From the Swedish documentary The Swedish Theory of Love by Erik Gandini, where 90-year-old Polish sociologist Zygmunt Bauman explains individualism in our society.
Zygmunt Bauman, one of the most influential thinkers of our time, says many Europeans' fear of refugees boils down to the idea of the “precariat” - people whose lives are marked by precariousness, anxiety and fear.
As more EU countries raise walls and the backlash against foreigners grows, Al Jazeera spoke to the Polish sociologist about why people fear refugees.
- Full interview here: https
In Western Europe it has been a summer of great change and discontent.
The European Union is facing major upheaval as the United Kingdom gets ready to withdraw its membership and in the process possibly jeopardising the composition of the country itself.
In fact, under the surface, people across Europe seem to be on edge. As European nations deal with migration and various economic uncertaintie
Preview for a documentary (currently in the making) on the subject of death and the ideas of Zygmunt Bauman.
lecture starts at 3:20
on cosmopolitanism, liquid modernity, and the challenges of our time
15 maj 2016 på Berns i Stockholm. Arrangör: Föreningen för judisk kultur i Sverige.
Modernity has two powerful characteristics that constantly produce redundant people, who can't be accommodated—the people that don't fit. The first is the order-building characteristic: modernity is obsessively ordering a chaotic reality. Inevitably this produces conflicting loyalties, diasporas and migration, since there are redundant people, who don't fit the image of order prescribed by moder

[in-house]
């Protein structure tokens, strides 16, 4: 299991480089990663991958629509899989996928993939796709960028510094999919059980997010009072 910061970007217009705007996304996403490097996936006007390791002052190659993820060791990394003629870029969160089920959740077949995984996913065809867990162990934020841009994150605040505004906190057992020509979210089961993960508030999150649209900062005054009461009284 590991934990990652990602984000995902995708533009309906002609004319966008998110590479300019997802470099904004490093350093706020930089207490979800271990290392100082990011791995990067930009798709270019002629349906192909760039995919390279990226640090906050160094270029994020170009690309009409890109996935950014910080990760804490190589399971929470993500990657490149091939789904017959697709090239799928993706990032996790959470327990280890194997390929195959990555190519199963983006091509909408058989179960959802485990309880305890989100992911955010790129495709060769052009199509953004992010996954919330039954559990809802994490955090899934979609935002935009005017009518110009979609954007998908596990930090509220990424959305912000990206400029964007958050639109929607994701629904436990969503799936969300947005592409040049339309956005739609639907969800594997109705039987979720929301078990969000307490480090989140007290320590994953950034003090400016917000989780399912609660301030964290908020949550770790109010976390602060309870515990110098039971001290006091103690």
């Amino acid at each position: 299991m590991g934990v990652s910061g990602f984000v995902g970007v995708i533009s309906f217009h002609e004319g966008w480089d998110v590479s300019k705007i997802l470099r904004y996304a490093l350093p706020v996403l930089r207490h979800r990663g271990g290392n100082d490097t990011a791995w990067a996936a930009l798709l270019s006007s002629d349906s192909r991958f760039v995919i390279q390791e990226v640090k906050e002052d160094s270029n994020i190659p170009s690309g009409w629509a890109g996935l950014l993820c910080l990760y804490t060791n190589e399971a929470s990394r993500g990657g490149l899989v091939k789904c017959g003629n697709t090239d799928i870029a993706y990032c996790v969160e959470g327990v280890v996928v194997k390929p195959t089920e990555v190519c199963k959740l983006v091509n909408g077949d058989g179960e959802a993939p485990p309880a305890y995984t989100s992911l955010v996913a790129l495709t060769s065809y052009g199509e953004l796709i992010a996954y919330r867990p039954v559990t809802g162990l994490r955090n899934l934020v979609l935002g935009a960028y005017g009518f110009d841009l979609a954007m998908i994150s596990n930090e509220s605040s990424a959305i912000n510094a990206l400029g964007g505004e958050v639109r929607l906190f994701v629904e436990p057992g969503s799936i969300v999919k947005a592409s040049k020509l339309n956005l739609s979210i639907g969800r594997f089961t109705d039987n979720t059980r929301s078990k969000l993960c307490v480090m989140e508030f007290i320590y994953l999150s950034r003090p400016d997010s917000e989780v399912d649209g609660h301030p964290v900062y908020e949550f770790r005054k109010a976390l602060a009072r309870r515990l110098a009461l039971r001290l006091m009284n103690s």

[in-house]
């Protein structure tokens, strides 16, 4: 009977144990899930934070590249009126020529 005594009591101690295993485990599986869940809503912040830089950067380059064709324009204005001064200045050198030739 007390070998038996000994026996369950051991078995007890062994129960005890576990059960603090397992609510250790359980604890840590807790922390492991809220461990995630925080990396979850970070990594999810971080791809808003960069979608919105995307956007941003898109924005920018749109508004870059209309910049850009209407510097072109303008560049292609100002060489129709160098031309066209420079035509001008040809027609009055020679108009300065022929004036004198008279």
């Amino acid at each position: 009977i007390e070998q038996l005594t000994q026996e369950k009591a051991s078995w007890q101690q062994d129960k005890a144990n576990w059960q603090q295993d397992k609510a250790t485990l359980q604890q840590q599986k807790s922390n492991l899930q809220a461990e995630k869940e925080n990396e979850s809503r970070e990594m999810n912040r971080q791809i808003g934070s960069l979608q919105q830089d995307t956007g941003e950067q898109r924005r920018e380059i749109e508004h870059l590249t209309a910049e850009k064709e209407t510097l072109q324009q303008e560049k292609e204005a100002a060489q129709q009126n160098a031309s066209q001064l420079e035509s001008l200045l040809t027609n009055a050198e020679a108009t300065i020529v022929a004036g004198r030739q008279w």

Slavoj Žižek asks: are we really free to live our lives as we want?
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We might think so, but the philosopher argues that our apparent freedom is actually governed by a complex series of conditions.
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For Slavoj Žižek, a 'pathetic, old romantic', the highest form of freedom is in fact lov
Speech by Zygmunt Bauman during the panel discussion on "The World We Live In" at the 14th Forum 2000 Conference entitled "The World We Want to Live In".
The conference took place in Prague on October 10--12, 2010. Nearly 100 global leaders from business, politics, academia, religion and civil society participated in discussions and debates on key issues facing our civilization.